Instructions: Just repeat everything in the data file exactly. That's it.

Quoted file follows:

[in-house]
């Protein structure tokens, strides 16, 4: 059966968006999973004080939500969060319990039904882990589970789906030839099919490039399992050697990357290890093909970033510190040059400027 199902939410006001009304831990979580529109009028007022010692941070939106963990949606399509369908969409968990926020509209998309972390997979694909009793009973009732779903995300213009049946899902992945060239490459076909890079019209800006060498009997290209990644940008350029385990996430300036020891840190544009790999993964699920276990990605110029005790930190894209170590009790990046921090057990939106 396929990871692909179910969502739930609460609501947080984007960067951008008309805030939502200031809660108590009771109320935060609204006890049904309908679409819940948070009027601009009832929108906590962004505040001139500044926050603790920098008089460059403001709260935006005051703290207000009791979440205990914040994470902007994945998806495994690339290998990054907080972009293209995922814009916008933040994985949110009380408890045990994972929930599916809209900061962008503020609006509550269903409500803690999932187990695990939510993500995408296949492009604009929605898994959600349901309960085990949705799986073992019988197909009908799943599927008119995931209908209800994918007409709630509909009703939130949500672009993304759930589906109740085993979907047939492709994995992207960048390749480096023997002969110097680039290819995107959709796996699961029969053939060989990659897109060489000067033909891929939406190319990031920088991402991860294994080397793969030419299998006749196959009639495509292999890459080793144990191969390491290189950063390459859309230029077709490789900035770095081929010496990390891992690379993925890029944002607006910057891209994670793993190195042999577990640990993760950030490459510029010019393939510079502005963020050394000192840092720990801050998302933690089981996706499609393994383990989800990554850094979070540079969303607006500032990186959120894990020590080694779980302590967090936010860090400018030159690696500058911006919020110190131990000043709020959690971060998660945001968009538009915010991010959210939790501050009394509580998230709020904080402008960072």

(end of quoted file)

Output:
[in-house]
């Protein structure tokens, strides 16, 4: 059966968006999973004080939500969060319990039904882990589970789906030839099919490039399992050697990357290890093909970033510190040059400027 199902939410006001009304831990979580529109009028007022010692941070939106963990949606399509369908969409968990926020509209998309972390997979694909009793009973009732779903995300213009049946899902992945060239490459076909890079019209800006060498009997290209990644940008350029385990996430300036020891840190544009790999993964699920276990990605110029005790930190894209170590009790990046921090057990939106 396929990871692909179910969502739930609460609501947080984007960067951008008309805030939502200031809660108590009771109320935060609204006890049904309908679409819940948070009027601009009832929108906590962004505040001139500044926050603790920098008089460059403001709260935006005051703290207000009791979440205990914040994470902007994945998806495994690339290998990054907080972009293209995922814009916008933040994985949110009380408890045990994972929930599916809209900061962008503020609006509550269903409500803690999932187990695990939510993500995408296949492009604009929605898994959600349901309960085990949705799986073992019988197909009908799943599927008119995931209908209800994918007409709630509909009703939130949500672009993304759930589906109740085993979907047939492709994995992207960048390749480096023997002969110097680039290819995107959709796996699961029969053939060989990659897109060489000067033909891929939406190319990031920088991402991860294994080397793969030419299998006749196959009639495509292999890459080793144990191969390491290189950063390459859309230029077709490789900035770095081929010496990390891992690379993925890029944002607006910057891209994670793993190195042999577990640990993760950030490459510029010019393939510079502005963020050394000192840092720990801050998302933690089981996706499609393994383990989800990554850094979070540079969303607006500032990186959120894990020590080694779980302590967090936010860090400018030159690696500058911006919020110190131990000043709020959690971060998660945001968009538009915010991010959210939790501050009394509580998230709020904080402008960072």